03-15-2013, 06:30 AM         #49
NETS05 
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He starts spreading a messege n he will die soon.
 5 years ago '12        #50
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 Dos-effect said:
Considering the fact that white fans flock to negative hiphop much more then black fans I don't get the question. Whenever I see a white person imitating what they believe to be black people, they always go with the ignorant.....gimmie some five persona as opposed to the educated Obama or Bob Johnson one.......rappers putting out positive messages may have some affect on black youths, but it will do nothing for the youth who are growing up in those negative surroundings.
That's the thing. The ignorant imagery is so dominant in mainstream hip-hop that the mainstream feels that's all there is to the music and the culture. And generally speaking, middle class white people probably don't know a lot of black people personally. Just look at the demographics of the suburbs.

I lived in the suburbs for two years when I worked in Cincinnati. I could literally count on one hand the number of times I saw other black people whenever I went out near home, whether it was to the grocery store or to a restaurant. I checked the demographics online, and the town I lived in only had a two percent black population. I believe it! LOL And this was right outside of Cincinnati, a city with over a 50 percent black population.

Stereotypes come from limited contact with a limited portion of a specific group of people. If the average middle class, suburban white person doesn't interact with black people on a regular basis -- not that they're being racist or anything -- and when they see black people on TV, it's mostly in bufoonish roles, what do you think is going to be their perception of black people? In regards to black representation in the media, this is something we have been f!ghting for nearly 100 years. Go back to the days of Stepin Fetchit, Amos N' Andy, Beulah, etc. and you can see that a lot hasn't changed. We naively thought that the election of Barack Obama would change the public's perception of black people, but it really hasn't.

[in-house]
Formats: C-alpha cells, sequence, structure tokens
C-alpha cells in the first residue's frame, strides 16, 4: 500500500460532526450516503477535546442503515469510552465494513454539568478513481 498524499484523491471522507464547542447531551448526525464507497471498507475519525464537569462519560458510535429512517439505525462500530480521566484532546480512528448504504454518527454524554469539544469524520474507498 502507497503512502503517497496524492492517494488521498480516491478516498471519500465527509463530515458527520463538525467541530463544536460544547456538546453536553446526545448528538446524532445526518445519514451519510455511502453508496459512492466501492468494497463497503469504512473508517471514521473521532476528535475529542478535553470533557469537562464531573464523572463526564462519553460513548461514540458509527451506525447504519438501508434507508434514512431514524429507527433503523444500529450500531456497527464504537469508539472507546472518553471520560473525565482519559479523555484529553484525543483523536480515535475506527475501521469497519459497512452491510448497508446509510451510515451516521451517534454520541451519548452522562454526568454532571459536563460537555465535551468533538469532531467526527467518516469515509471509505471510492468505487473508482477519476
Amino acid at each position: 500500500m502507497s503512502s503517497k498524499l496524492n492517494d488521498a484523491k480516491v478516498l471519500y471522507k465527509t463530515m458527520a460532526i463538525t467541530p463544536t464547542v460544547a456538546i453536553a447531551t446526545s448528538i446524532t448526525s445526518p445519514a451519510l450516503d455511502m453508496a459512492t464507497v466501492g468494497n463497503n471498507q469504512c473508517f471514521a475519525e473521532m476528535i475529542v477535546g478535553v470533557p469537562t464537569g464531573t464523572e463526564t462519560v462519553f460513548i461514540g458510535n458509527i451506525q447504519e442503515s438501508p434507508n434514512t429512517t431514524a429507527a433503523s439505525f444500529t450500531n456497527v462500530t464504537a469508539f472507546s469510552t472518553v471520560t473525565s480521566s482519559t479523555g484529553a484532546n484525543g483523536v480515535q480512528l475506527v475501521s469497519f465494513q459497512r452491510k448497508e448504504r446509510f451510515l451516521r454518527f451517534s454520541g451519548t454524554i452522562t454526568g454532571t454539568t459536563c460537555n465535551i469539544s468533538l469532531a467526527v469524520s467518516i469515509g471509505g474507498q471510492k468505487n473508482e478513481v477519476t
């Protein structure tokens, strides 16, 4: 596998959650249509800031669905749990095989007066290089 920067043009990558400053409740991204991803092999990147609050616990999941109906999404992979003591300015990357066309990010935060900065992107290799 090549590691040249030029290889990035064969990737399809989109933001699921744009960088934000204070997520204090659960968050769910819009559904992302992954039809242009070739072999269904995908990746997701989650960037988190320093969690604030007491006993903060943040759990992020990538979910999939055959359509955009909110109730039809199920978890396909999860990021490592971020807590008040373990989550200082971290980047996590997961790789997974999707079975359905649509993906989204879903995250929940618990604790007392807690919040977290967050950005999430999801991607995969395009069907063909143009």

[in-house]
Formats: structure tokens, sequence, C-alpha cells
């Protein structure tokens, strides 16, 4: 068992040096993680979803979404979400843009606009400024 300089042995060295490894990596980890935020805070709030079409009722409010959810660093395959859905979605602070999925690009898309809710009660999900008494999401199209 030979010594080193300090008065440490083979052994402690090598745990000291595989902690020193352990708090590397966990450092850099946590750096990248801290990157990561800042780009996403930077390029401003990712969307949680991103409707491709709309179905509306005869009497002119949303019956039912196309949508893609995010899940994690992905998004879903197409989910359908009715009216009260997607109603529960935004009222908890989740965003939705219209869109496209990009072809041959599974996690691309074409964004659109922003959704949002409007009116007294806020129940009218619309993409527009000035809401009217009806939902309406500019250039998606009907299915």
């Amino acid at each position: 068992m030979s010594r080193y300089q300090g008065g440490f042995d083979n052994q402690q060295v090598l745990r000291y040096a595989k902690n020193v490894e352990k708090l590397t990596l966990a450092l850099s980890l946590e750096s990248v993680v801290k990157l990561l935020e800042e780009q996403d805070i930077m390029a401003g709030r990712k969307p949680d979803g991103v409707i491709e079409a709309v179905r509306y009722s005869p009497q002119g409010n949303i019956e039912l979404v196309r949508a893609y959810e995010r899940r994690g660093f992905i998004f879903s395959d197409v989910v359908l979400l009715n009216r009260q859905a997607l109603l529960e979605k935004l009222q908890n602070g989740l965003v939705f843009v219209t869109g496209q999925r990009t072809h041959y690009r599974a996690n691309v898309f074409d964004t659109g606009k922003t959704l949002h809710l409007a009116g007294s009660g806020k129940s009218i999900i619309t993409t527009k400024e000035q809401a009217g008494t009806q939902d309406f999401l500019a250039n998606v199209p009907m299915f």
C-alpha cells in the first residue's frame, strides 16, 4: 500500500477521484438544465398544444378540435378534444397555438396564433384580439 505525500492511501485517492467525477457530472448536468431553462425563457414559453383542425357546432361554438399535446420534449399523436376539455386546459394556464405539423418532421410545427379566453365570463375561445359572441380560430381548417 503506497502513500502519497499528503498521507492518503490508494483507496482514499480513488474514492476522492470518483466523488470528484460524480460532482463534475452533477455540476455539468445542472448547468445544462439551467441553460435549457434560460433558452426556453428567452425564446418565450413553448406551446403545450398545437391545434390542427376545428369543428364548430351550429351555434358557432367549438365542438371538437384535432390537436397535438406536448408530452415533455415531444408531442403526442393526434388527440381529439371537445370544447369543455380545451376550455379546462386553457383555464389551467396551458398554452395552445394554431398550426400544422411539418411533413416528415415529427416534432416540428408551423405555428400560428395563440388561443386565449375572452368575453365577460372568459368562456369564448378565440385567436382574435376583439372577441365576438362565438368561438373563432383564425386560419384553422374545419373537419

The thing is, there are plenty of well-to-do black people out there -- thousands. But they aren't being represented on TV or music. Instead, we get Real Housewives of Atlanta, Basketball Wives, Love and Hip-Hop, 2 Chainz, Trinidad James. Hell, look at a show like Celebrity Apprentice. The black people on their are Dennis Rodman, Lil Jon, Latoya Jackson, Omarosa, people who don't exactly have a positive public perception. Not to say that they are bad people, but they aren't thought highly of.
 5 years ago '12        #51
kylefall 26 heat pts26